By Audrey Whitaker, Circle of Blue
The Great Lakes News Collaborative includes Bridge Michigan; Circle of Blue; Great Lakes Now at Detroit Public Television; and Michigan Radio, Michigan’s NPR News Leader; who work together to bring audiences news and information about the impact of climate change, pollution, and aging infrastructure on the Great Lakes and drinking water. This independent journalism is supported by the Charles Stewart Mott Foundation. Find all the work HERE.
“With the conclusion of cleanup efforts on Muskegon Lake, the area has seen an increase in property values and tourism, illustrating the intrinsic connection between the community and its shoreline.”
- In West Michigan, Muskegon Lake will be removed from the list of Great Lakes Areas of Concern.
- The completion of restoration efforts comes after over 30 years and $70 million invested in cleanup.
- Along with the progress and promise of economic revitalization, there is still work to be done to protect water resources in this Lake Michigan Shoreline community.
Before the United States and Canada formally declared Muskegon Lake an “area of concern” the 4,149-acre expanse of polluted, sediment-choked, debris-congested water at the mouth of the Muskegon River was so repulsive that only rats and hungry gulls plied its shores.
More than a century of abuse by sawmills, chemical plants, energy installations, and raw sewage produced conditions so vile that by the early 1980s the lake was all but ecologically dead. In 1987, under the provisions of the Great Lakes Water Quality Agreement, a joint U.S.-Canada pact to clear pollution from the waters of the Great Lakes, Muskegon Lake and its tributaries were designated as one of 43 similarly polluted areas of concern; 26 are located in the U.S., 12 are located in Canada, and five are shared by both countries.
The history of toxic cleanups in the U.S. includes ample evidence that the work is expensive and success is achieved over decades. That is certainly the case with Muskegon Lake. Last May, local, state and federal officials gathered at Heritage Landing, a former industrial-scrapyard-turned-waterfront park on Muskegon Lake’s south shore to declare that the $70 million project to cleanup, remediate and restore Muskegon Lake was complete.
“There is no law, there’s no private cause of action, there’s no ability to sue within the water quality agreement,” said Jon Allan, senior advisor at the University of Michigan School for Environment and Sustainability, and U.S. co-chair of the Great Lakes Water Quality Board. “All it says is the two governments see a common problem, and they say ‘we’ll work on this together.’”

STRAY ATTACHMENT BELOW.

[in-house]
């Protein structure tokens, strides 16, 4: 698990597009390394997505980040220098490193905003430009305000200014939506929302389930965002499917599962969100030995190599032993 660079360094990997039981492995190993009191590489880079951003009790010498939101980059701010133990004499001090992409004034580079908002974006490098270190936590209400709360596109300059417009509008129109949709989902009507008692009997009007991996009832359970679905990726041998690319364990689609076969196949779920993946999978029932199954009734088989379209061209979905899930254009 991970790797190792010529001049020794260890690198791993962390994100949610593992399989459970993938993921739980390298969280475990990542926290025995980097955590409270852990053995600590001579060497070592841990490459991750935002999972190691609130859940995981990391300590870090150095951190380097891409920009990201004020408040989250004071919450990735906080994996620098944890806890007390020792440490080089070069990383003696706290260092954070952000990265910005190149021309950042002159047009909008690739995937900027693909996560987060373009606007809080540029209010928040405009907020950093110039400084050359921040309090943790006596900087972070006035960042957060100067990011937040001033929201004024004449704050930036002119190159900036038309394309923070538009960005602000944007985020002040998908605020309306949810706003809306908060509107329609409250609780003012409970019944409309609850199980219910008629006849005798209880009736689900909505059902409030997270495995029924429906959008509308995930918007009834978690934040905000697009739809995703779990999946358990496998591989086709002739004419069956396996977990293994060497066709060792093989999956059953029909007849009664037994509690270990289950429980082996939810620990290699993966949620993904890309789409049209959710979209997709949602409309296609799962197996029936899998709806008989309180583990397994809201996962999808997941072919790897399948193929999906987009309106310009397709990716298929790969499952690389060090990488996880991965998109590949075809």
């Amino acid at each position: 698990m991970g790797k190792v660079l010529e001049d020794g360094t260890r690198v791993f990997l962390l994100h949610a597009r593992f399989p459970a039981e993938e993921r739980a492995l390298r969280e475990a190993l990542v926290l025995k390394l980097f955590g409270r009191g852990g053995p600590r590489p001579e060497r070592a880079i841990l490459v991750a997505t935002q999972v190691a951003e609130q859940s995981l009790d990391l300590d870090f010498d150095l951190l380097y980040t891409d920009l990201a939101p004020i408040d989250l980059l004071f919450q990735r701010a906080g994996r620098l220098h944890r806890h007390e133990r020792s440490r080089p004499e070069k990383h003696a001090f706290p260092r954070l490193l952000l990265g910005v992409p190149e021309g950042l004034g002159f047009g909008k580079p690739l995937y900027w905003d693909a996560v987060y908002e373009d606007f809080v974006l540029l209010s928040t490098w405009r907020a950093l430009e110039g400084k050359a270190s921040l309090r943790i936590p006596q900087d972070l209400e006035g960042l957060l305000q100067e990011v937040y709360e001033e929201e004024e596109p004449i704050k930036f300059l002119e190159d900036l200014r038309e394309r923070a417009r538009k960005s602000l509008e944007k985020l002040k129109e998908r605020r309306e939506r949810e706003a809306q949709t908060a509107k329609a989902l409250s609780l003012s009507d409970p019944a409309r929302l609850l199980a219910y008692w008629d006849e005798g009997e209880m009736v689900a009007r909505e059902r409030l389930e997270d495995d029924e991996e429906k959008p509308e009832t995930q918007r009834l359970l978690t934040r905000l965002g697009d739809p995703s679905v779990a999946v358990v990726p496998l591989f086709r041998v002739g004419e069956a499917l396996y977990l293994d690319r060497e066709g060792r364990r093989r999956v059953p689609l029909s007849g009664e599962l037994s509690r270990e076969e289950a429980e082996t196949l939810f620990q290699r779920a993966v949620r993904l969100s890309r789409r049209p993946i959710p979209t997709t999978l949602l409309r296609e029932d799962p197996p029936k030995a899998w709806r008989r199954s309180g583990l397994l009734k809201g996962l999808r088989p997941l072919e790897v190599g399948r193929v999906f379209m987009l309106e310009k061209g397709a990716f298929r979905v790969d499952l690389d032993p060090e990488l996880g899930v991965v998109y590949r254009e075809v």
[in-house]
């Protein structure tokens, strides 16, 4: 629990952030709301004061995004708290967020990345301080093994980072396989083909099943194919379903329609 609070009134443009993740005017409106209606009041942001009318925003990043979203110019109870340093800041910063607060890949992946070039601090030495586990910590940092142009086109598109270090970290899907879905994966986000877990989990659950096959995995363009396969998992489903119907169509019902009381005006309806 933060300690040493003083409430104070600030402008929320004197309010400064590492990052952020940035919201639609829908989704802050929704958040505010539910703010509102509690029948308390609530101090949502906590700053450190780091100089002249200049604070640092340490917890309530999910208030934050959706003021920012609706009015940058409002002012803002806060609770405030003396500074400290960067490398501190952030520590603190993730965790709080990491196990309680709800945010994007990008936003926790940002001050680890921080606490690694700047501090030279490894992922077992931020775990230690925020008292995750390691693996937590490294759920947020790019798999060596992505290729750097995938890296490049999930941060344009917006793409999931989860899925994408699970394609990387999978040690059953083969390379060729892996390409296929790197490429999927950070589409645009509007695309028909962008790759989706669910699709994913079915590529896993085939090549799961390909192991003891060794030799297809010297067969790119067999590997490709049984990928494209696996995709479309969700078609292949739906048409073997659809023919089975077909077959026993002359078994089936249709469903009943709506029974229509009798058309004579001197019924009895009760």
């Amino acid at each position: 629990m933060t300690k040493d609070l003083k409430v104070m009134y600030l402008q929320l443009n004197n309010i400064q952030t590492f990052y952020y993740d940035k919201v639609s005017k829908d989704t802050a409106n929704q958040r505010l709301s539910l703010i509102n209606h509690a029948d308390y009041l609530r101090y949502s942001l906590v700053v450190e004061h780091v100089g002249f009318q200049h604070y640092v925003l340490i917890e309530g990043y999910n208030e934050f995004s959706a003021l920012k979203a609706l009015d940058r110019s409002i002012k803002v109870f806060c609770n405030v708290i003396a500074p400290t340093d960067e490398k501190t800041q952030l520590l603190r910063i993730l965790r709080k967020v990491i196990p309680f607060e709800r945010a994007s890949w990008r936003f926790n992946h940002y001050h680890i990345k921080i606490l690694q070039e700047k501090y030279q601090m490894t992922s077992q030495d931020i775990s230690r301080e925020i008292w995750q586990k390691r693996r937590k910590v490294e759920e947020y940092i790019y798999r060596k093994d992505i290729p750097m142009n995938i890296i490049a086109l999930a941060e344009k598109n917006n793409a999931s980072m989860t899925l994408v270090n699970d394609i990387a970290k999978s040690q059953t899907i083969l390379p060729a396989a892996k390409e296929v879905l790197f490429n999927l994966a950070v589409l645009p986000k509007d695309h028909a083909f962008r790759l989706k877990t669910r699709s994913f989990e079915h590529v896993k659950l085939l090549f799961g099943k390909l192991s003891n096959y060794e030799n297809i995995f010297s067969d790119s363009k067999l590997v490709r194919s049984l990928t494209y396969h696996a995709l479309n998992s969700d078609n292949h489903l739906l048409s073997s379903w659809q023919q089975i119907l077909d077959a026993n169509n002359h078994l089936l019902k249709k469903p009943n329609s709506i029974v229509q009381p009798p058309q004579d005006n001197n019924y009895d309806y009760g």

“When [AOCs] were designated, they were designated as the most contaminated places. Shouldn’t the most contaminated places get additional attention because the people who live there have suffered from that for a very long time,” Allan added. “We know enough to act, so let’s use those dollars to act.”
In Muskegon, life after delisting holds the promise of economic revitalization. With the conclusion of cleanup efforts on Muskegon Lake, the area has seen an increase in property values and tourism, illustrating the intrinsic connection between the community and its shoreline.
This has spurred enthusiasm in the community, which has struggled to overcome economic depression throughout its history and to establish itself as a tourist destination on the Lake Michigan shoreline.
While this enthusiasm and sense of accomplishment is important, after delisting, community leaders must grapple with the perception that their work is done.
The indicators of water health identified in the 1980s do not address issues such as climate change or invasive species, all of which amplified after the GLWQA was signed 50 years ago.
While the EPA recognizes these issues and their effect on the Great Lakes region, they are not part of the AOC program, said Al Steinman, director of the Annis Water Resources Institute in Muskegon, Michigan.
“Every AOC, I don’t care where you are, that’s already been delisted or will be delisted in the future still has ecological problems that need to be addressed,” Steinman said. “The key, then, is how do you communicate that to a community after it’s been delisted and you’ve had this huge celebration to get off the list?”
In Muskegon, PFAS contamination remains a major detriment to the health of the lake, along with the presence of harmful algal blooms.
Eric Kuhn, executive director of the West Michigan Shoreline Regional Development Commission, said that maintaining a relationship with local stakeholders and creating a long-term management plan is key to maintaining the restoration work and to future stewardship.
Muskegon has been fortunate, given the close proximity of the Commission, Grand Valley State University’s Annis Water Resources Institute, Muskegon Lake Watershed Partnership and NOAA’s Lake Michigan field station. There are natural opportunities for partnerships in the area, Kuhn said.
“Having those strong partnerships really made us be able to accomplish [restoration efforts] faster,” Kuhn said.
“It’s their community’s future, and it’s ultimately their responsibility when the state and federal funding is shifted to other areas,” said Collin Knauss, who serves as the project development manager for the Great Lakes Protection Fund.